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Apple Facing Lawsuit for ‘Unlawful and Intentional’ Recording of Confidential Siri Requests Without User Consent

Apple is facing a class action lawsuit [PDF] for employing contractors to listen to and grade some anonymized Siri conversations for the purpose of quality control and product improvement.

Apple's Siri practices were highlighted in a recent report where one of the contractors claimed that Apple employees evaluating Siri recordings often hear confidential medical information, drug deals, and other private information when Siri is activated accidentally.


The lawsuit, filed in a Northern California court today (and shared by CNBC's Kif Leswing), accuses Apple of "unlawful and intentional recording of individuals' confidential communications without their consent," violating California privacy laws when accidental Siri activations are recorded and evaluated by humans.
Siri Devices are only supposed to record conversations preceded by the utterance of "Hey Siri" (a "wake phrase") or through a specific gesture, such as pressing the home button on a device for a specified amount of time. California law prohibits the recording of oral communications without the consent of all parties to the communication.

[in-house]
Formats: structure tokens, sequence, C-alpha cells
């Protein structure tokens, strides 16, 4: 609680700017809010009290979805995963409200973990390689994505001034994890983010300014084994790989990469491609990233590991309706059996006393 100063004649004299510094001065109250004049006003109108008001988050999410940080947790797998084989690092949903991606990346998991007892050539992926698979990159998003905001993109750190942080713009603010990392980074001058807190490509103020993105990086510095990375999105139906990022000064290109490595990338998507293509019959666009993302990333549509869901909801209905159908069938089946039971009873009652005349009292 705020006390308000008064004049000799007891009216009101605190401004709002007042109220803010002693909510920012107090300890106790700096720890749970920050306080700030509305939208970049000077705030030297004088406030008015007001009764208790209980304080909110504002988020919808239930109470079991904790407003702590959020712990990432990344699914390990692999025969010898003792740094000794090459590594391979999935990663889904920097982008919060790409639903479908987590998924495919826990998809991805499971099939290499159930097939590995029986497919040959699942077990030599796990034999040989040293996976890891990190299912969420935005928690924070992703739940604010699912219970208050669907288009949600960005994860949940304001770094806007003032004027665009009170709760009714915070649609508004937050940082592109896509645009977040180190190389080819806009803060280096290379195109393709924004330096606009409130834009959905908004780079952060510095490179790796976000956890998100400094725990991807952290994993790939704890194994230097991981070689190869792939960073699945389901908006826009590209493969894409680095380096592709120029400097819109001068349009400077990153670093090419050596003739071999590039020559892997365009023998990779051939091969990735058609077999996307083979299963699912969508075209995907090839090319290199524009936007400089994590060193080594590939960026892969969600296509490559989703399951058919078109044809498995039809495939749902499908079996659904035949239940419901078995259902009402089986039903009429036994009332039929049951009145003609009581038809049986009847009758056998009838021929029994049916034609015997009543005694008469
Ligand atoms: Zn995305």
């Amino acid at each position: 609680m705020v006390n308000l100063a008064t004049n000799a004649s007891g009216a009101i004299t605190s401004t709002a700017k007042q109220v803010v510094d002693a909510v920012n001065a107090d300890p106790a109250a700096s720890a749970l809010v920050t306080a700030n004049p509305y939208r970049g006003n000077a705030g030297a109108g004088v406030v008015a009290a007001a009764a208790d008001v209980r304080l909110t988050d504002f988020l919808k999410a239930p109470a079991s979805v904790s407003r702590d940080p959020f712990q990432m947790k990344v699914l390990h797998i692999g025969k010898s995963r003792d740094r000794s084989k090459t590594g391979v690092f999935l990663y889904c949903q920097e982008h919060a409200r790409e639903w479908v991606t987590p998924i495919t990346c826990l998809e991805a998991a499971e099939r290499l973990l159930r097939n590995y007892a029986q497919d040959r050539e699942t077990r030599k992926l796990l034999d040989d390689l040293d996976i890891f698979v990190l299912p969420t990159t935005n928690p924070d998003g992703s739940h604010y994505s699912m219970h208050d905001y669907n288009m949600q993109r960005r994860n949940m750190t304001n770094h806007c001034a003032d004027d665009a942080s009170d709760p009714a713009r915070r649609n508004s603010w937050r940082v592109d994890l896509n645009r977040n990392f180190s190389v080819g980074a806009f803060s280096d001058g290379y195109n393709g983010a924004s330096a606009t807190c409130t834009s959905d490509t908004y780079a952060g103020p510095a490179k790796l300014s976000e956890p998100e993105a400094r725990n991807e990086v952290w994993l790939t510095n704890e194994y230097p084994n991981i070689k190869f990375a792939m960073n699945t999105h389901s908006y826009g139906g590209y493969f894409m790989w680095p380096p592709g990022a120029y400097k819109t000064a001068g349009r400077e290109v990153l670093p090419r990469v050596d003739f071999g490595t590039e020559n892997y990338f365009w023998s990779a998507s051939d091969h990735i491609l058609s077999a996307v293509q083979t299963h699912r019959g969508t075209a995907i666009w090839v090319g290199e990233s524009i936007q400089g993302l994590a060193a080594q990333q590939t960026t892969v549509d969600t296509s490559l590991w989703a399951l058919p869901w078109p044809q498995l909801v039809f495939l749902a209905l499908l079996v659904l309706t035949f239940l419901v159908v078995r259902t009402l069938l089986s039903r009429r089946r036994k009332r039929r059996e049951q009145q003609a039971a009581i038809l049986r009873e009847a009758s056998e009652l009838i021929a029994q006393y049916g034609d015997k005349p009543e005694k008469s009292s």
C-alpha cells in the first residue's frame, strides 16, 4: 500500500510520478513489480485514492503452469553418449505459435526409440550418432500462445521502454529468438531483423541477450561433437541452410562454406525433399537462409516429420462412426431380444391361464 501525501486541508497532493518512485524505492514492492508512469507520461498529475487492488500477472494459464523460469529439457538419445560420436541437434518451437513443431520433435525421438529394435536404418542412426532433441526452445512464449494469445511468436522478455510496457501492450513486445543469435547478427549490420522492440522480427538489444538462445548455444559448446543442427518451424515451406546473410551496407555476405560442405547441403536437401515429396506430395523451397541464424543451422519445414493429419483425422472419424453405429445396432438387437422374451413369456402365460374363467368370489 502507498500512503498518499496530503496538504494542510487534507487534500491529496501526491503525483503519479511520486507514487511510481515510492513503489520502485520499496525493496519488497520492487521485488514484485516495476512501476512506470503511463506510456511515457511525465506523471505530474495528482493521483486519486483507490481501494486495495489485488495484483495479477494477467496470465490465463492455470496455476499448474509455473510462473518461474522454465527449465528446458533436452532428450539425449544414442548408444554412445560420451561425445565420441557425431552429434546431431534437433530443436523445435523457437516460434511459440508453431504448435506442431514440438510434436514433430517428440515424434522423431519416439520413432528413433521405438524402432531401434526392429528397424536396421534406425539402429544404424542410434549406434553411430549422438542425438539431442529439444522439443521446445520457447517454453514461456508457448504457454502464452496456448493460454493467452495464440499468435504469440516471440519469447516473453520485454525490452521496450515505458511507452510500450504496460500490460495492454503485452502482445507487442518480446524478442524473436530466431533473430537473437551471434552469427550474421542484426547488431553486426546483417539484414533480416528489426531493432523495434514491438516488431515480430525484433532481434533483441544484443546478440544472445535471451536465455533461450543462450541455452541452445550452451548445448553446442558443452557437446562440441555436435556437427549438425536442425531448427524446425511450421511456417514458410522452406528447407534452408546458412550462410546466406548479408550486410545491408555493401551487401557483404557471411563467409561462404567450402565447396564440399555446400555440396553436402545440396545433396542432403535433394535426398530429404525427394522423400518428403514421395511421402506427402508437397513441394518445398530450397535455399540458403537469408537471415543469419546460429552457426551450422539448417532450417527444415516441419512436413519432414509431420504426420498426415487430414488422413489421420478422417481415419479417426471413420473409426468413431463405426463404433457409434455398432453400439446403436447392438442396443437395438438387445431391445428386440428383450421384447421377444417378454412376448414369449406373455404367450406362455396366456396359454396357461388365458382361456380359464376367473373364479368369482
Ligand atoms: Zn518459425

Individuals who have purchased or used Siri Devices and interacted with Siri have not consented to Apple recording conversations where "Hey Siri" was not uttered or where they did not otherwise perform a gesture intending to activate Siri, such as pressing and holding down the home button on a device for a certain period of time.
As outlined in its privacy policies, Apple collects some anonymized Siri recordings for the purpose of improving Siri and, presumably, cutting down on accidental Siri activations. These recordings are analyzed by humans and can include details recorded when Siri mishears a "Hey Siri" trigger word.

The lawsuit claims that Apple has not informed consumers that they are "regularly being recorded without consent," though it also highlights Apple's privacy policy where Apple does state that such data can be used for improving its services.